Qatar fans cover their mouths and hold up a photo of former German national team player Mesut Ozil, who accused him of being racist to Qatar’s Vn88 daily.
Image that Vn88.cx posted on social networking site A group of Qatar fans holding sketches of Ozil’s portrait, others holding pictures of Ozil in a German shirt, when they came to the field to watch the match between Germany. and Spain at Al Bayt Stadium on the evening of November 27 (morning of November 28, Hanoi time).
This is believed to be an action in response to the German team covering their mouths when taking pictures before the opening match against Japan on November 23, in protest because FIFA threatened to give a yellow card if the captains used the “One Love” armband. The armband is a symbol to show support for diversity, without discrimination, especially for the LGBTQ community.
The Islamic State of Qatar considers LGBTQ illegal, does not recognize same-sex marriage and does not allow LGBTQ rights advocacy.
Many fans quickly shared with Vn88 mobile about their frustration at this action of the German team, saying that they deserved to lose the match against Japan because they were “too focused on politics” and went too far.
Mesut Ozil, a German born Turkish national, has left the German national team after saying he was targeted by racism and blamed for Germany’s defeat at the 2018 World Cup.
The segregation began before the 2018 World Cup, when Ozil and his Turkish-German team-mate Ilkay Gungogan posed for a photo with Turkish President Recep Tayyip Erdogan. They were then mocked by German fans during a warm-up match before the World Cup.
This has prompted sports newspapers such as Vn88cx to raise questions about how the German Football Federation (DFB), German fans and media treat people of Turkish origin. “I was German when we won, but an immigrant when we lost,” Ozil said at the time the “tank” failed to make it through to the group stage four years ago.
After the tournament in Russia, the wave of discrimination directed at Ozil was increased by statements from German national team director Oliver Bierhoff and Reinhard Grindel, DFB President at the time. Ozil said he was blamed by them for the team’s poor performance.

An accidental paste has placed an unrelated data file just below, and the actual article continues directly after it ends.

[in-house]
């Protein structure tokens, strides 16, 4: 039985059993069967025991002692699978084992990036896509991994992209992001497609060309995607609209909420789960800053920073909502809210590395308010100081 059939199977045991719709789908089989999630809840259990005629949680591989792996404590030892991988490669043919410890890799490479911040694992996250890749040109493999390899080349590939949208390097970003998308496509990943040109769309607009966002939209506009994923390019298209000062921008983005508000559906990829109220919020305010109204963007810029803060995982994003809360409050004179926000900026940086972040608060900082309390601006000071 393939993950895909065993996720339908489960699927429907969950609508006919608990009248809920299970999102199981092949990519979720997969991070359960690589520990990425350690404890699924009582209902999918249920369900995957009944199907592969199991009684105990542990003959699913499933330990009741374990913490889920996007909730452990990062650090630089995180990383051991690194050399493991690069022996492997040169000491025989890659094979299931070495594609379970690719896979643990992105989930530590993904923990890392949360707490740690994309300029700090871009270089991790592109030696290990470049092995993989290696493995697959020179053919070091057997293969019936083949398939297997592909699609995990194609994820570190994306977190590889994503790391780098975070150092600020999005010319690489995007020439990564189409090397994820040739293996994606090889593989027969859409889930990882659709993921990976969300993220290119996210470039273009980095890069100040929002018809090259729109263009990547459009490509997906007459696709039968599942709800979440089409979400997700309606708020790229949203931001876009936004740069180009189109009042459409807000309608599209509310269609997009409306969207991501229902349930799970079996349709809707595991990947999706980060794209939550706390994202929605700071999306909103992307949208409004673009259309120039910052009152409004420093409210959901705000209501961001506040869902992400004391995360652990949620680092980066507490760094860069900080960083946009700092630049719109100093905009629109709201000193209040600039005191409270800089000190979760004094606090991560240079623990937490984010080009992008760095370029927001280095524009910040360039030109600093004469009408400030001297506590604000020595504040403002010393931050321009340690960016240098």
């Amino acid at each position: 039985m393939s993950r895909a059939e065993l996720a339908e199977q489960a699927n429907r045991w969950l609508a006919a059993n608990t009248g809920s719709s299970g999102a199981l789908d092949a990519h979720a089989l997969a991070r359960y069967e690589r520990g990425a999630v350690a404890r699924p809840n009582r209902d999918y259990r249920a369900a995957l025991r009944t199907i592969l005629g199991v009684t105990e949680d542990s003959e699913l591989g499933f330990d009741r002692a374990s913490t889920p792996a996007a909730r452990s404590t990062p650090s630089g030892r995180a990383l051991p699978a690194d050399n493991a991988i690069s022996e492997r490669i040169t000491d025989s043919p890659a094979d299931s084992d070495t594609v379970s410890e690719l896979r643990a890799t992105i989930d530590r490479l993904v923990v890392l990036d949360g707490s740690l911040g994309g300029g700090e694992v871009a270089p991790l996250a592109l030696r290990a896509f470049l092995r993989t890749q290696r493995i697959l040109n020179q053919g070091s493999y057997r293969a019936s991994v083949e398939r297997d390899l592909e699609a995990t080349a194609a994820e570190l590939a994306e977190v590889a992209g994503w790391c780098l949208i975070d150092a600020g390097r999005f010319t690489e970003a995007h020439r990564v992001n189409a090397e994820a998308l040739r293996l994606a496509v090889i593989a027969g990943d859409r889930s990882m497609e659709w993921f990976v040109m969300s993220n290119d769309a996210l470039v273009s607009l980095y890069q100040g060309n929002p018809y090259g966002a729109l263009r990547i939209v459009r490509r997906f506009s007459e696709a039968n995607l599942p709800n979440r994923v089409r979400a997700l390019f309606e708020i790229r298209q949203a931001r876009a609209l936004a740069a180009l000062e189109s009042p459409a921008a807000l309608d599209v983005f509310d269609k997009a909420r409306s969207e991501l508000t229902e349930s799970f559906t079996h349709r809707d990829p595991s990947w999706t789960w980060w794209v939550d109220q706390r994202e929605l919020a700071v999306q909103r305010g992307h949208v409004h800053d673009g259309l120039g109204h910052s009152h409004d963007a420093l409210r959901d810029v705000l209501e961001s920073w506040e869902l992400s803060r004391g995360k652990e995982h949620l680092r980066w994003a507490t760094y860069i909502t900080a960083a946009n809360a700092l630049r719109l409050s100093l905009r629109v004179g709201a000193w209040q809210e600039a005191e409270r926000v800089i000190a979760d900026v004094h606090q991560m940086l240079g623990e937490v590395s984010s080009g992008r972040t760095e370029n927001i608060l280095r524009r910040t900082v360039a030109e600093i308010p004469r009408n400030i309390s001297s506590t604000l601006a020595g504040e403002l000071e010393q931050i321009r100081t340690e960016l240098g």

Mr Grindel then said he should have given more support to Ozil, who retired from the German national team after the 2018 World Cup.
Speaking to Vn88 sportday after the 1-1 draw with Spain this morning, Gundogan said he now just wants to focus on football.
“Honestly, for me, politics is over now,” Gundogan said. “Qatar is very proud to be the first Muslim country to host the World Cup. I also come from a Muslim family. The Muslim community is proud of this. Everything now revolves around football.”
First, according to some studies, exercise increases the amount of protein secreted into saliva, especially a mucus called MUC5B, which makes saliva thicker and harder to swallow.
“The proteins in the saliva can be the cause of the autonomic nervous system and the auto-immune nervous system,” Dr. Nandlal Pathak, quickly shared with Vn88.cx about the treatment course. and Synchronous Orthography, said.
When the saliva thickens, the players are forced to spit it out, Dr. Udited Kapoord, senior consultant at Asia Hospital, added.
This is also why football, cricket and rugby players are allowed to spit on the ground, while tennis and basketball players are penalized for doing so.
Scientists quickly responded to the daily Vn88 news about the unknown reason why sports athletes produce a lot of MUC5B while training and competing. Some people claim that they breathe through their mouth more, this mucus prevents the mouth from drying out.
Another cause of footballers spitting is dehydration from mouth breathing. Normally, sweating in general can cause dehydration, causing saliva to thicken. If the amount of saliva is too much, the player is forced to spit it out.
According to experts, this tricks the body, especially the brain, that the athlete is actually consuming carbohydrates, stimulating the body to produce energy and act as if it were loaded with carbohydrates.